Parents across Scotland need to be made more aware of how best to protect their children online, a leading Christian charity said today.
CARE for Scotland pointed to the risks of sexual predators posing as teenagers to groom young people and said many parents simply do not know what their children are up to and who they are speaking to online.
The charity is calling on the government to provide a universal scheme of education for parents, to ensure they are better resourced and more aware of how to monitor and keep their children safe.
The comments come after SNP MSP Stewart Maxwell used a member’s debate at Holyrood today to call for greater consistency in online safety measures across Scotland.
CARE for Scotland National Director Stuart Weir said:
“We warmly welcome Stewart Maxwell’s desire and obvious commitment to help improve the safety of children online.
“The growth of the internet has led to a colossal amount of graphic material being all too easily accessed by children which impacts their understanding of normal sexual behaviour and relationships.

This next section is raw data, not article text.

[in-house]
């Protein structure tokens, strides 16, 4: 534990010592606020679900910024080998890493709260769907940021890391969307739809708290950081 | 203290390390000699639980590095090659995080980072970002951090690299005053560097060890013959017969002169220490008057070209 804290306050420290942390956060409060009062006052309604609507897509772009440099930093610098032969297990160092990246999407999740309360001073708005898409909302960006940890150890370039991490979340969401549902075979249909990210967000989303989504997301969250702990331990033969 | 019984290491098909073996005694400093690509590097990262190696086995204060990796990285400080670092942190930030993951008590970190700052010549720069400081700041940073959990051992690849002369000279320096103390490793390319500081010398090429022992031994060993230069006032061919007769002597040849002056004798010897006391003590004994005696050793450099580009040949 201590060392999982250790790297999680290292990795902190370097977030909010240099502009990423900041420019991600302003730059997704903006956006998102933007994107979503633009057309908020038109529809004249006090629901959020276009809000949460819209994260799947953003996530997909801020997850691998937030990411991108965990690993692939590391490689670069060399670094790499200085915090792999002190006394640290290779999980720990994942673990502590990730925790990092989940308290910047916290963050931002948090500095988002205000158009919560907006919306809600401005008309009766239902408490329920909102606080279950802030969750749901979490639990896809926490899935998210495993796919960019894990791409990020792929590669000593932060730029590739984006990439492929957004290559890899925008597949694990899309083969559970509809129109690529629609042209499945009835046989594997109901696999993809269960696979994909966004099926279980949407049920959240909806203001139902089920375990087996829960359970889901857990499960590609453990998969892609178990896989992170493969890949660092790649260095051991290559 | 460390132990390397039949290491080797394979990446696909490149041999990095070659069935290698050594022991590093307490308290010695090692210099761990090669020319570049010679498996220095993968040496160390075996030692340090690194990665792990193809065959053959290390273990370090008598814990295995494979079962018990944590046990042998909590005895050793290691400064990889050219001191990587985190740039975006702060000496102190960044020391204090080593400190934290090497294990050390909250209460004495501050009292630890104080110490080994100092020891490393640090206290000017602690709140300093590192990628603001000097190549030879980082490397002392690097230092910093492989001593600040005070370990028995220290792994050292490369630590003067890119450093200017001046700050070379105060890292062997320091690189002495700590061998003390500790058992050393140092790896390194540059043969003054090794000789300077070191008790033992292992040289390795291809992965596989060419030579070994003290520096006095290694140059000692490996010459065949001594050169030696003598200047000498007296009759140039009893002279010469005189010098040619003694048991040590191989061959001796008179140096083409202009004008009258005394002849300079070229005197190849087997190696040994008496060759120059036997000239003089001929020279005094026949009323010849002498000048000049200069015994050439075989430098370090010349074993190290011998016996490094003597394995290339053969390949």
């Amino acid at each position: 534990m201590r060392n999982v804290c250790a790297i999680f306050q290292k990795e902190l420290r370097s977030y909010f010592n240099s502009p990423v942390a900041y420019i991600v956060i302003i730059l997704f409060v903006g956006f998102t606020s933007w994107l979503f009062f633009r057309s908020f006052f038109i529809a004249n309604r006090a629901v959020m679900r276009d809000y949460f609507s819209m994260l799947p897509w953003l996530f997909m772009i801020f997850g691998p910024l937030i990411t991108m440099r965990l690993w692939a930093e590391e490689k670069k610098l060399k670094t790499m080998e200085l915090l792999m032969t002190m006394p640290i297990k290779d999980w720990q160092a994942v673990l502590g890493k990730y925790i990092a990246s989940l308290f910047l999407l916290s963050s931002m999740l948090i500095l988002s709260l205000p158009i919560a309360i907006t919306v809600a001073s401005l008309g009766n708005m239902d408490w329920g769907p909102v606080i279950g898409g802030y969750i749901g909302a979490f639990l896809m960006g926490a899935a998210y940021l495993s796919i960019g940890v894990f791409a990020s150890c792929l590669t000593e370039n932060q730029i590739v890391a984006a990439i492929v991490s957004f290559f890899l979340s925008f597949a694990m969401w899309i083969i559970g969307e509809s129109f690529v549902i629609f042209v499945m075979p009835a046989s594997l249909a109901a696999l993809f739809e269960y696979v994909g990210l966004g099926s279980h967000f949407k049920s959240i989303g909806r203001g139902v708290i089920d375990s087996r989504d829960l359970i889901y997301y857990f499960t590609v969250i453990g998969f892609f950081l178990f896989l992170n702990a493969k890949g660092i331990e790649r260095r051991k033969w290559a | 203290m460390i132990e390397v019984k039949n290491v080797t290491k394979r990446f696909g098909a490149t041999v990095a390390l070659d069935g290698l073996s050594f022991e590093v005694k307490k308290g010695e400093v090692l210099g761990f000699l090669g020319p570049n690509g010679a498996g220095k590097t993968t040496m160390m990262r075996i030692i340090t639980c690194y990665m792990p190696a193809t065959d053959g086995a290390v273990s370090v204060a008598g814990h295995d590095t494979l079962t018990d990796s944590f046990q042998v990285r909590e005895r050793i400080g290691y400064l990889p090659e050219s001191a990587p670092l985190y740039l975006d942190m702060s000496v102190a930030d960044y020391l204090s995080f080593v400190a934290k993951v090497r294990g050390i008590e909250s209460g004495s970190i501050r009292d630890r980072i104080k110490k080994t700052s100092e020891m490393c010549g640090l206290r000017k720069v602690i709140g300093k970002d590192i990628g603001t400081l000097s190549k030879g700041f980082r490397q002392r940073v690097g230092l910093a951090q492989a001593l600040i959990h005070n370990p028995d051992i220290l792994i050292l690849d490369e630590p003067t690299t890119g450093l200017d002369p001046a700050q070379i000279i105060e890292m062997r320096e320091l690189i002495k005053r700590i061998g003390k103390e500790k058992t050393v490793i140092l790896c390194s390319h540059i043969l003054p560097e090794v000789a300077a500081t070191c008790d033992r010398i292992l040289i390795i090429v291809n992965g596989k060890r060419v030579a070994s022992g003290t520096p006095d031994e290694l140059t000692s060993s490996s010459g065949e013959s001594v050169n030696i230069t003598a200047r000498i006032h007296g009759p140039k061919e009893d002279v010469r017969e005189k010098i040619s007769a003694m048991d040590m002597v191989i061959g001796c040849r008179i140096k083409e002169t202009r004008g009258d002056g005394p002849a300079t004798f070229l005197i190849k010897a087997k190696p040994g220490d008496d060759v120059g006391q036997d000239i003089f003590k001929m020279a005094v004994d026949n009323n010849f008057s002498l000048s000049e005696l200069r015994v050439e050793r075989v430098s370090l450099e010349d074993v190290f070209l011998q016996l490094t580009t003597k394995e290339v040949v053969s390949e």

“There are numerous examples of sexting between young people and of paedophiles posing as teenagers to groom children, all of which is taking place online and parents need to be alert to these dangers.
“But a lot of young people are far more tech savvy than their parents and many parents feel as if they are constantly playing catch-up.
“The Scottish government should be encouraging better education for parents across Scotland so they are made more aware of how children can be exposed online.
“By providing online safety education for parents, you can help equip them to take a far more proactive role in providing a safer internet experience for their children.”